SAN FRANCISCO -- Pittsburgh's Andrew McCutchen saw double Monday, but he didn't see doubles. Or triples.
McCutchen should have accumulated a fat total of RBIs befitting his status as a perennial Most Valuable Player candidate. But center fielder Angel Pagan and right fielder Hunter Pence of the Giants denied McCutchen a big night by taking turns robbing him of extra-base hits that would have scored multiple runs in the third and fifth innings of the Pirates' 4-3 victory.
San Francisco's sparkling defense kept the score close but Pittsburgh won anyway for its ninth triumph in 11 games. The Giants' losing streak reached three for the first time since April 15-17.
In both the third and fifth innings, McCutchen batted with the bases loaded and one out. Each time, he settled for a sacrifice fly when first Pagan and then Pence swooped under his long drives.
Giants right-hander Ryan Vogelsong, whose ERA barely budged (from 4.24 to 4.26) due to Pagan's and Pence's robberies, praised his teammates' overall defense.
"They're always great," Vogelsong said. "You kind of get used to seeing it."
Pagan's play still looked singular. McCutchen clobbered a Vogelsong pitch toward the warning track in left-center field. The ball appeared destined to fall safely, which would have given the Pirates two or possibly three runs. But Pagan lunged for the ball in front of the track and snared it.
According to Statcast™, Pagan covered 88 feet at a top speed of 19.65 mph to reach the ball, with a 98.82 percent route efficiency.
"That was an unbelievable play," said Vogelsong, who gestured toward Pagan in acknowledgement after he made the grab.
In the fifth, McCutchen lashed his extra-base bid toward the right-center-field gap, where Pence simply outran it and slid on the grass after clutching the ball. Television cameras caught McCutchen laughing helplessly as he returned to the Pirates' dugout with another sacrifice fly that tied the score, 2-2. It quickly became 4-2 on Neil Walker's two-run double.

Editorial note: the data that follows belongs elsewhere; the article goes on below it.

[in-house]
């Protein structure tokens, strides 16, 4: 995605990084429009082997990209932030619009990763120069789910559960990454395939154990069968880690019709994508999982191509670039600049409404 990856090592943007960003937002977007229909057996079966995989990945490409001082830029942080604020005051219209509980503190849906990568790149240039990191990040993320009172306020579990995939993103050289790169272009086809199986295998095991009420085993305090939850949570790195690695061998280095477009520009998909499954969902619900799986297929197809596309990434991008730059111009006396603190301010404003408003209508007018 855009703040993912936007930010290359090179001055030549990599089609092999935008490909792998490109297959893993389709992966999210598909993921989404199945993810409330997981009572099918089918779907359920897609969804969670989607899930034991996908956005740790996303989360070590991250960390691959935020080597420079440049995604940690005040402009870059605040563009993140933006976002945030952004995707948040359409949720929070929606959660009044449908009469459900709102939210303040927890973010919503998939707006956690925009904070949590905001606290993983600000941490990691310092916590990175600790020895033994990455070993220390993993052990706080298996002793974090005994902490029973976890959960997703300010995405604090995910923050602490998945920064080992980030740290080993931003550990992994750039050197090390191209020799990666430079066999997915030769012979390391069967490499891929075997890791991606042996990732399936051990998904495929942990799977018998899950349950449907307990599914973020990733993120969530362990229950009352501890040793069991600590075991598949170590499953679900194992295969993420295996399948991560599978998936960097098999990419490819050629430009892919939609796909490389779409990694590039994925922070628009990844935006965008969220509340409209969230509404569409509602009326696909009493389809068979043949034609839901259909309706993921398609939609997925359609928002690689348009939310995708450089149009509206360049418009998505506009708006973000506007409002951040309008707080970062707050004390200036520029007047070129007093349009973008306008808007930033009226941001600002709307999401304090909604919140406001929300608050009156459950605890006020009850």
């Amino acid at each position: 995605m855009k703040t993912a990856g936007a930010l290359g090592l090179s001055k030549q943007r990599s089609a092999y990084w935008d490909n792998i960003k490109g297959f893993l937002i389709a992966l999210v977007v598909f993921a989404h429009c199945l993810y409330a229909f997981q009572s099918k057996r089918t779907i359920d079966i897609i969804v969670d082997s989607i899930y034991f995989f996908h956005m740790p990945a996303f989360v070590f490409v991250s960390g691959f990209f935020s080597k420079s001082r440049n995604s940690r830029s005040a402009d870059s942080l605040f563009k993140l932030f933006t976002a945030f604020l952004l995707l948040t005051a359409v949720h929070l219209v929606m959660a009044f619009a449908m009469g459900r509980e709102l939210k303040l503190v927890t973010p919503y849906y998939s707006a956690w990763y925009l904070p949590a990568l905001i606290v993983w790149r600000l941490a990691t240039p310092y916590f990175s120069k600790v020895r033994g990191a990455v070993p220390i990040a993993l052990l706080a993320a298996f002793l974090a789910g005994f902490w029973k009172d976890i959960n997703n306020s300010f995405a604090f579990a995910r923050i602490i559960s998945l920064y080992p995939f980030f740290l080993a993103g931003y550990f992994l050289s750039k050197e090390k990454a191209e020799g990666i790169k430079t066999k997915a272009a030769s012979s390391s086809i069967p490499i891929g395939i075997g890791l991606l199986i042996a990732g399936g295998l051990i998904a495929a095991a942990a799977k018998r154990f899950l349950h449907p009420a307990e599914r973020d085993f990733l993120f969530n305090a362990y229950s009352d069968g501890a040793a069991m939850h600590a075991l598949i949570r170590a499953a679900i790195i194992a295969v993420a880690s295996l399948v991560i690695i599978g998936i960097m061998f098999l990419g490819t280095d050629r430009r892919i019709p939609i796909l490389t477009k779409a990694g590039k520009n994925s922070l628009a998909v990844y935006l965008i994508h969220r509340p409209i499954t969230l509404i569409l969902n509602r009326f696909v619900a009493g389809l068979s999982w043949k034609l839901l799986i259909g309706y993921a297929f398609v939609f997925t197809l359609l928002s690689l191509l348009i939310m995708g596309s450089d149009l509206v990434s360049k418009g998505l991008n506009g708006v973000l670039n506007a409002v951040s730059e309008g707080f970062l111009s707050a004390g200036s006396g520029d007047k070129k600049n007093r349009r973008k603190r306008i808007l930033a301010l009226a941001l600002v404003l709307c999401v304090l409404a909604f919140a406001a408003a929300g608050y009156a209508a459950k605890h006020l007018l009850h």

Statcast™'s readings determined that Pence covered 74 feet at a top speed of 18.73 mph to get the ball. Pence's route efficiency was measured at 98.37 percent.
"That's four runs kept off the board by two fantastic plays," Pirates manager Clint Hurdle said. "That play by Pagan ... my, when you talk about game changes. And then [McCutchen] throws up another at-bat and Pence lays out. But Cutch still gave us a couple of at-bats we needed [to] get us back tied."
Third baseman Matt Duffy committed a throwing error that made Pittsburgh's third-inning run unearned. Otherwise, the Giants' defensive excellence -- which included catcher Buster Posey's fifth-inning throw to apprehend Chris Stewart at third base on Gerrit Cole's bunt -- left manager Bruce Bochy with little reason to complain.
"A lot of good things happened," Bochy said. "... Our defense saved us from letting that game get away and our bullpen did too -- kept it close. [We] just came up short."